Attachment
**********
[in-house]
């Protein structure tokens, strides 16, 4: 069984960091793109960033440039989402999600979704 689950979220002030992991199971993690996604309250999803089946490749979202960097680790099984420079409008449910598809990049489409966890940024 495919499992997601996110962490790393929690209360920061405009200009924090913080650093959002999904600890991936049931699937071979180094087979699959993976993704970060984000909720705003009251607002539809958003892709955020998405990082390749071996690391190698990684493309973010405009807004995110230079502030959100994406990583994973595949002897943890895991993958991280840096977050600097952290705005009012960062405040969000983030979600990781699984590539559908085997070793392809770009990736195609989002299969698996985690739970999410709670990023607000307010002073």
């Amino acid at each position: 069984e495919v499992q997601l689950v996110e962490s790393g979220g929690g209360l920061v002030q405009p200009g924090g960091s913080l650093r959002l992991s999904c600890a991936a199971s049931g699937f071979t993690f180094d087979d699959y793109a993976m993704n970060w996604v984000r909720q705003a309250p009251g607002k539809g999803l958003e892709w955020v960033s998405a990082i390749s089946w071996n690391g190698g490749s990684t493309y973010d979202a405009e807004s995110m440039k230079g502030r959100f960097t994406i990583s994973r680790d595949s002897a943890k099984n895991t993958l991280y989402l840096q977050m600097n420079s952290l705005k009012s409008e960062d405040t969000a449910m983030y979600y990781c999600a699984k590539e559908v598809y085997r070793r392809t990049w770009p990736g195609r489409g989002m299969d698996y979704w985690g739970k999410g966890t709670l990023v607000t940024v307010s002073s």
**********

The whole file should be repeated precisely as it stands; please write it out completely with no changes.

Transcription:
[in-house]
């Protein structure tokens, strides 16, 4: 069984960091793109960033440039989402999600979704 689950979220002030992991199971993690996604309250999803089946490749979202960097680790099984420079409008449910598809990049489409966890940024 495919499992997601996110962490790393929690209360920061405009200009924090913080650093959002999904600890991936049931699937071979180094087979699959993976993704970060984000909720705003009251607002539809958003892709955020998405990082390749071996690391190698990684493309973010405009807004995110230079502030959100994406990583994973595949002897943890895991993958991280840096977050600097952290705005009012960062405040969000983030979600990781699984590539559908085997070793392809770009990736195609989002299969698996985690739970999410709670990023607000307010002073």
């Amino acid at each position: 069984e495919v499992q997601l689950v996110e962490s790393g979220g929690g209360l920061v002030q405009p200009g924090g960091s913080l650093r959002l992991s999904c600890a991936a199971s049931g699937f071979t993690f180094d087979d699959y793109a993976m993704n970060w996604v984000r909720q705003a309250p009251g607002k539809g999803l958003e892709w955020v960033s998405a990082i390749s089946w071996n690391g190698g490749s990684t493309y973010d979202a405009e807004s995110m440039k230079g502030r959100f960097t994406i990583s994973r680790d595949s002897a943890k099984n895991t993958l991280y989402l840096q977050m600097n420079s952290l705005k009012s409008e960062d405040t969000a449910m983030y979600y990781c999600a699984k590539e559908v598809y085997r070793r392809t990049w770009p990736g195609r489409g989002m299969d698996y979704w985690g739970k999410g966890t709670l990023v607000t940024v307010s002073s």